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Ottawa warns Burundi after Quebec City speech downplays human rights abuses

The federal government is warning Burundian authorities against attempting to sow discord within the diaspora community in Canada.


Global Affairs Canada issued a sternly worded statement following a controversial event last week in Quebec City, at which a senior member of the current Burundian government spoke.

In an address at the conference, Willy Nyamitwe, a communications advisor to President Pierre Nkurunziza, said reports of human rights abuses by Nkurunziza supporters are overblown.

"I wanted the Canadian opinion to hear another part of the story about Burundi, because some news stories are really biased about Burundi," Nyamitwe told CBC News following his July 30 speech.

International observers have grown alarmed about an ongoing crackdown on opposition groups in Burundi. The United Nations and several rights groups have documented numerous cases of torture and extra-judicial killings in the East African country.

Quebec, and Quebec City especially, has a large Burundian expatriate community. Global Affairs Canada cautioned the Nkurunziza government about using the community as political leverage.

"Canada was not officially informed of which participants were to take part in the Quebec City meeting," Global Affairs said in a statement to CBC News.

"However, any attempt by Burundi authorities to move the debate to Canada would be a regrettable, useless and ill-timed distraction."

Controversial participants
Besides Nyamitwe, the meeting featured a number of other supporters of the Burundian government, including controversial Belgian activist Luc Michel, who in the past has been associated with far right political parties.

The meeting was dismissed as "government propaganda" by Richard Moncrieff, Central African Project Director with the International Crisis Group, a think tank that monitors violent conflicts.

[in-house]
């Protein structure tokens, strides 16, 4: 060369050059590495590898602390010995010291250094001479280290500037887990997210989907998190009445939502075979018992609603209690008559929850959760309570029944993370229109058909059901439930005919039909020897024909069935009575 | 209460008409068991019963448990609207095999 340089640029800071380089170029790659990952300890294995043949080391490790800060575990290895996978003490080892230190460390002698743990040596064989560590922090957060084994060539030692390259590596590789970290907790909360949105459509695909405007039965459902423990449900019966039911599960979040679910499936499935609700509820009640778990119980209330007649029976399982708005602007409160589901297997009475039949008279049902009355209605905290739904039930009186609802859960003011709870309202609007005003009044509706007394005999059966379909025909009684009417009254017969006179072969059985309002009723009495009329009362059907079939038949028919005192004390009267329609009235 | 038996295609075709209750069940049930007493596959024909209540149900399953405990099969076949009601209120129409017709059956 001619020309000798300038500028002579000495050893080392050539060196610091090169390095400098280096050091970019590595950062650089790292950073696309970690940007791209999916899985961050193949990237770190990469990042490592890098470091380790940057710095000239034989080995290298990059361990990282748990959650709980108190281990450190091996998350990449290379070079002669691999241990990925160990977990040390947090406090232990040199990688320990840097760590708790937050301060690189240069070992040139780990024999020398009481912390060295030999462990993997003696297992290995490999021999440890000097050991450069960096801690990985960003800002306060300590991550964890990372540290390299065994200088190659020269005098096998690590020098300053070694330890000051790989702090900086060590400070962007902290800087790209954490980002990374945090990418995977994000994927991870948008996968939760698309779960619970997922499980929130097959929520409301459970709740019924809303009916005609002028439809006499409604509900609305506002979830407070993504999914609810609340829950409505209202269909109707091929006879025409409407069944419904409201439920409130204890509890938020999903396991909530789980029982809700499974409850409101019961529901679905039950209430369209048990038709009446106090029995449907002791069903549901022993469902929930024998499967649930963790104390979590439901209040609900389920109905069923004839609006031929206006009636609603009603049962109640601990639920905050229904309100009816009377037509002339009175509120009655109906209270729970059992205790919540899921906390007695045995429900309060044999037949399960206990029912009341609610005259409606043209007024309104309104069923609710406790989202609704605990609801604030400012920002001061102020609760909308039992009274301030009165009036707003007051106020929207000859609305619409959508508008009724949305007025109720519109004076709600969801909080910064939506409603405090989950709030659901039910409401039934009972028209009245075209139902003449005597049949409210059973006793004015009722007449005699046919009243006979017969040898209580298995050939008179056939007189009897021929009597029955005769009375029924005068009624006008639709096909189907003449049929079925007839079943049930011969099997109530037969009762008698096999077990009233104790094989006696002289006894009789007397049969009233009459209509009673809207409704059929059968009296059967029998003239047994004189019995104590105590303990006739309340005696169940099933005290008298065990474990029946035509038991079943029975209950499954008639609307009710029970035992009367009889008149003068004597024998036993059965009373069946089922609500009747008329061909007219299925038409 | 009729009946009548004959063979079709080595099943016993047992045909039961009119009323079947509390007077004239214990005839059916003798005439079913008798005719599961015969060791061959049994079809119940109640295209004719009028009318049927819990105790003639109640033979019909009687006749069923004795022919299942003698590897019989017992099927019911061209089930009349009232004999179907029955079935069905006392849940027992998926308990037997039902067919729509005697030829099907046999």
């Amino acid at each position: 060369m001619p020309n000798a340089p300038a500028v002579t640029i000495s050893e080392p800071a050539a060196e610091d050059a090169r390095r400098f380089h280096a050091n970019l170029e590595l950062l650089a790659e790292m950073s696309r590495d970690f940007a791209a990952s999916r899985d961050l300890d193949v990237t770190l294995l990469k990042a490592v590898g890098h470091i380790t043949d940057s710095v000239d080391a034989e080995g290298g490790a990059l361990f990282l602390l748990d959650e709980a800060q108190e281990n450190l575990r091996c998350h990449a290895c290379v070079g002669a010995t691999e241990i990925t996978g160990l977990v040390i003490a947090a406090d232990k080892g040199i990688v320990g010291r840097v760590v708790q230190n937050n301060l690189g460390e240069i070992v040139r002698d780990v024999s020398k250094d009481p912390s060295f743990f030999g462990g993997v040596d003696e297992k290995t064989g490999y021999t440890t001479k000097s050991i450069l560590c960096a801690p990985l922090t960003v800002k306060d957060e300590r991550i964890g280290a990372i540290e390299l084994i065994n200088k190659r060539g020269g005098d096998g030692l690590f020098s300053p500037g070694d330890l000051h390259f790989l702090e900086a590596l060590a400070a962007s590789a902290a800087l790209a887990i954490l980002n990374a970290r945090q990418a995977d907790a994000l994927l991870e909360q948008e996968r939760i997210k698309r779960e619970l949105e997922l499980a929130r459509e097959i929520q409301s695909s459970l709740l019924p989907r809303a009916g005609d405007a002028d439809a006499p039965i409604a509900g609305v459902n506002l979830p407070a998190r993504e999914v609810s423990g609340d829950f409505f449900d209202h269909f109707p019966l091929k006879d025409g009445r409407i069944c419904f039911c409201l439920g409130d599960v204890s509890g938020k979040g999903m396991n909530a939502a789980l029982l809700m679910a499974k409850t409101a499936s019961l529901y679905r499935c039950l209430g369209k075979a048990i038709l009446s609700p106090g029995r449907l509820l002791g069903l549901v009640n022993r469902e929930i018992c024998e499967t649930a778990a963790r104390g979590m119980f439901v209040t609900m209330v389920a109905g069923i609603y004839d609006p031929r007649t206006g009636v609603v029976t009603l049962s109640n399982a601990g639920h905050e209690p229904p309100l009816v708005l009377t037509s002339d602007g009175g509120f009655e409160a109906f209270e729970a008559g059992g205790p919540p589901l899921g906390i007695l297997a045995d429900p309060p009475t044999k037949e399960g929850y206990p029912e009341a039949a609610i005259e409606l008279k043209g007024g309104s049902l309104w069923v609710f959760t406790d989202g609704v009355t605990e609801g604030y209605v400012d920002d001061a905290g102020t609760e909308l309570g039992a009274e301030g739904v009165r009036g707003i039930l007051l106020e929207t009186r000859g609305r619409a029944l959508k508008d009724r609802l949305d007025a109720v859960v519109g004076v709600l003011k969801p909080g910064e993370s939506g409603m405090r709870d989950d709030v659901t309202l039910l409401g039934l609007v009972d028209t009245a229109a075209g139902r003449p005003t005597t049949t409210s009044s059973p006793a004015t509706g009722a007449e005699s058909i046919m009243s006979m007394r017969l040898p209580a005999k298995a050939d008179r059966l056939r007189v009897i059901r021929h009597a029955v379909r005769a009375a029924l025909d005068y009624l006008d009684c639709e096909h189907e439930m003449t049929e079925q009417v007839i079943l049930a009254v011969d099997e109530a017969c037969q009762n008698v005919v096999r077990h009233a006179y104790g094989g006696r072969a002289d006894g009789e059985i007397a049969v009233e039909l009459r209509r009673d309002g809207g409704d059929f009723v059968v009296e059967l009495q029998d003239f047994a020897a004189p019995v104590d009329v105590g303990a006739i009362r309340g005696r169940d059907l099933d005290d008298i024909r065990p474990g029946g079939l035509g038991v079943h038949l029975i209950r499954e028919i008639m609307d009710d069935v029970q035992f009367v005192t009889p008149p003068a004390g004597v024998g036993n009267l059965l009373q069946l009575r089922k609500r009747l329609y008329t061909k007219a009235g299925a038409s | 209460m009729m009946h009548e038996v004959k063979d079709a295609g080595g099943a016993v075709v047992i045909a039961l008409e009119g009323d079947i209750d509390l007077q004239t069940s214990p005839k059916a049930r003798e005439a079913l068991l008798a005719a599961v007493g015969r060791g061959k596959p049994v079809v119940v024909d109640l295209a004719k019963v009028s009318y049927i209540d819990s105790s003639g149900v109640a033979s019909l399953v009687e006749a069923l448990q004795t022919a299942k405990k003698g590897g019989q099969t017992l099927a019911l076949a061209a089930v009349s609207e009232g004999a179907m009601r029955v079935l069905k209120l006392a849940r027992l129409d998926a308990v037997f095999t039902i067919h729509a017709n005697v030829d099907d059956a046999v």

"It’s fairly clear that it wasn’t meant to be a balanced perspective," Moncrieff said.

"The government at the moment doesn’t tolerate proper debate and difference of opinion. It just wants to have people echo back its own point of view at the moment."

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But those who attended the meeting said it was an important opportunity to share information that is often left out of media reports.

"Hutus didn’t invest in media when they came to power," said Marie Banyankindidagiye, an audience member who described herself as a Hutu.

"They need to have more of their voices heard in international media instead of all the lies."

Undermining cordial relations?
Relations within the Burundian diaspora in Canada are generally cordial in spite of political and ethnic differences, said Charles Makaza, who heads the Alliance des Burundais du Canada, a group aligned with the opposition.

"What we observe is two distinct groups: one that is pro-government, one that is anti-government," Makaza said.

"What they do is they separately organize events where the other side can come or not come, but I wouldn’t go as far a saying there is high tension."

But Makaza is also concerned that meetings like the one held in Quebec City could undermine relations between the two groups. He wants Ottawa to ban similar meetings from taking place in the future.

Jimirasire

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